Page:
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August 01, 2011

Cover Story

O Canada!—A Look Inside Our Northern Neighbor’s Direct Selling World

DSA of Canada

by J.M. Emmert

From far and wide, more than 900,000 Canadians are finding that direct selling has an unlimited capacity to create income earning opportunities.

The direct selling industry in Canada, the 14th largest market in the world with total retail sales of more than $1.3 billion in 2009, is a dynamic segment of the Canadian economy. It has seen sales grow 11.2 percent in the last five years and sustained a 10 to 20 percent increase over the last decade.

The Prairie Provinces—Alberta and British Columbia—continue to lead the country in share of market penetration, with Alberta recording sales per capita of $63.97. Ontario and Quebec are showing marginal increases over last year, with strong performances coming from Manitoba, Saskatchewan and Atlantic Canada.

As a delivery channel in Canada, direct selling offers consumers access to hundreds of products, from food and nutritional items to clothing, cosmetics and jewelry. While non-store retail (catalogs, online sales) is common in the country, direct selling is the only personalized, interactive channel; for the many who cannot find what they need in local stores or do not have Internet access—26 percent of direct selling consumers live in rural areas and over 13 percent are over the age of 65—the industry provides the goods that they might not otherwise find.

Currently, 75 companies comprise Canada’s direct selling industry, with more than two-thirds of them—including such household names as Amway, Avon, Mary Kay, Nu Skin, PartyLite, Regal Gifts, Tupperware and USANA—participating as active members of the Direct Sellers Association of Canada.

Standing Guard

Watching over the industry is the DSA of Canada, established in 1954 and today recognized by Canada’s federal and provincial governments as a highly respected and effective organization.

The DSA is devoted to preserving the integrity of the direct selling industry in Canada. It works on behalf of member firms to address important issues, educate the public and enforce the high standards set forth in its Code of Ethics. 

“We have had a very strong government relations program for decades, with a proven track record of being able to influence, change and protect the industry against unnecessary or onerous legislation at both the federal and provincial levels,” says Ross Creber, President of the DSA. “We have our finger on the pulse of government at all levels, monitoring issues, consulting regulatory bodies and officials and lobbying on behalf of the association.”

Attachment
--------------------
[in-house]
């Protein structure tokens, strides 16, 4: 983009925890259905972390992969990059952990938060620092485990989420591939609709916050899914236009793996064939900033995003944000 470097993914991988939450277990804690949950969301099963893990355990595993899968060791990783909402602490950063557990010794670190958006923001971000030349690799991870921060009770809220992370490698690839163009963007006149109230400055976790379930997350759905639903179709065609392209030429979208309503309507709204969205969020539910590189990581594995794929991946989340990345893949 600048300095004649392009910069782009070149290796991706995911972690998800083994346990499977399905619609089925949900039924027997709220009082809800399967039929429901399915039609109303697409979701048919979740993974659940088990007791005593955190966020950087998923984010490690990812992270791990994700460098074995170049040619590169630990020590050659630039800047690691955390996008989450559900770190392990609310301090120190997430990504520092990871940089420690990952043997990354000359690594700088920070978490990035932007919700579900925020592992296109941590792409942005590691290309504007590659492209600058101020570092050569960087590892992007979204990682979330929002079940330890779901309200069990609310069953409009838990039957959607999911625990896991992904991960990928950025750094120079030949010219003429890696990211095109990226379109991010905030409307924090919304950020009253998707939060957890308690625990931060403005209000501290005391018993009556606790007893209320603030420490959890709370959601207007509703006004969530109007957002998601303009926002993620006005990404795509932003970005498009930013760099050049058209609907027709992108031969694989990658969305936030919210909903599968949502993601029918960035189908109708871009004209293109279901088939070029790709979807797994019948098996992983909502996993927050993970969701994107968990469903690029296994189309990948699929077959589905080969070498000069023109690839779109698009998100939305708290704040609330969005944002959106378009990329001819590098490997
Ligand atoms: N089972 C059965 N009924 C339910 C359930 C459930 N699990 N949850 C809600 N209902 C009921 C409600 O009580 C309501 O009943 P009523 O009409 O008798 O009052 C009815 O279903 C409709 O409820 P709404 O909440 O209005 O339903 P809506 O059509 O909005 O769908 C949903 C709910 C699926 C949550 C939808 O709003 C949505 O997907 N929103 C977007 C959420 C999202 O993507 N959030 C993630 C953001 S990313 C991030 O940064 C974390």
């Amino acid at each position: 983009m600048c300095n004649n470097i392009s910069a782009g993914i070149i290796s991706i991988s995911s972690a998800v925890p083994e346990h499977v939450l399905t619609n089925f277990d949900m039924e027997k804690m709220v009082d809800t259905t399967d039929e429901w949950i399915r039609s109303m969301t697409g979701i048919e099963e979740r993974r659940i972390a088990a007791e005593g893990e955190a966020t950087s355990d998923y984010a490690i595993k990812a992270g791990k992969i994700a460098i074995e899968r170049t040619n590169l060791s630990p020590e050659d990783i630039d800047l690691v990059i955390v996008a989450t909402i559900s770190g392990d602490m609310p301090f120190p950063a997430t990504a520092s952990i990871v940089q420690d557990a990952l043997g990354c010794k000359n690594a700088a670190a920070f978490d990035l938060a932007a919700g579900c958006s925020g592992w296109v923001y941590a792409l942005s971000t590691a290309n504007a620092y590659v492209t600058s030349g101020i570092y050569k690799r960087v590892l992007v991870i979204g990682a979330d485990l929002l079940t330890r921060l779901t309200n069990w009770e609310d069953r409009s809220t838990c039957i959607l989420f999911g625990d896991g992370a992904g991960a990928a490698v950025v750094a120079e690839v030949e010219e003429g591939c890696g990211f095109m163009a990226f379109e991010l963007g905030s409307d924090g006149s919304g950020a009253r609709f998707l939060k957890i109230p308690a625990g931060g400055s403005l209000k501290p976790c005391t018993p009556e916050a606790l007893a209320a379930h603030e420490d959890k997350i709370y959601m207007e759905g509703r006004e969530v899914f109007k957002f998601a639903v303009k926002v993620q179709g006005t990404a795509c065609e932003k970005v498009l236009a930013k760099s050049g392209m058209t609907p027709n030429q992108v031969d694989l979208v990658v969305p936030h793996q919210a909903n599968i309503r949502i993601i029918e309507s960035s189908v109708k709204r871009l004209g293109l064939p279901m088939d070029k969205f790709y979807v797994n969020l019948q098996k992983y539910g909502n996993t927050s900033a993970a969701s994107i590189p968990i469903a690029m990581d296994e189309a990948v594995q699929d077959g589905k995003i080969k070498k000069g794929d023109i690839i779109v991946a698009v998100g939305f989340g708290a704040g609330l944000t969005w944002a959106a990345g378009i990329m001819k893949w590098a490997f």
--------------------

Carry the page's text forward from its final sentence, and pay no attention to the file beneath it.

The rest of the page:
The DSA also offers many of the same services, albeit on a smaller scale, that the U.S. DSA provides to its members, including education and training through its annual conferences; workshops and seminars throughout the year on such topics as tax, health, industry trends, and best practices; and providing updates through its newsletter and timely updates on developments in the marketplace. It also has a resource base of industry research data collected through its Socio-Economic Impact Studies, Quick Polls, and Pulse Surveys as well as data on the diverse cultural groups in Canada.

In addition, the DSA has a program available to independent sales contractors (ISCs) and employees of member companies—the DSA Rewards Program, that provides a wide range of products and services. “We have discounts on gasoline, office supplies, health and dental insurance, home auto insurance and much more,” says Creber. 

Canada Beckons

The work of the DSA is paving the way for international companies to expand their operations into Canada. Creber believes this is one of the best times for direct sellers to consider entering the Canadian market.

“The DSA has always encouraged companies to come to Canada,” he says. “For those considering international expansion, Canada is the first market to consider for a number of reasons.”

Those reasons include the fact that Canada is a very mature and receptive direct selling market that has tremendous consumer support and acceptance. It is a great market to test a company’s infrastructure before moving forward to other more distant markets.

It also has two official languages (English and French), provides close proximity to the United States and offers a diverse multicultural population.

“Some additional considerations are that the productivity of Canadian direct sellers is generally higher than those in the United States, and many companies who have started their international expansion in Canada have used the profits to help fund startups in other markets,” says Creber.

And lastly, Canada has a strong DSA that is there to support member companies and its independent consultants.

“If a company is marketing products in Canada and is not a part of the DSA, they do not have an opportunity to have their voice heard,” Creber adds.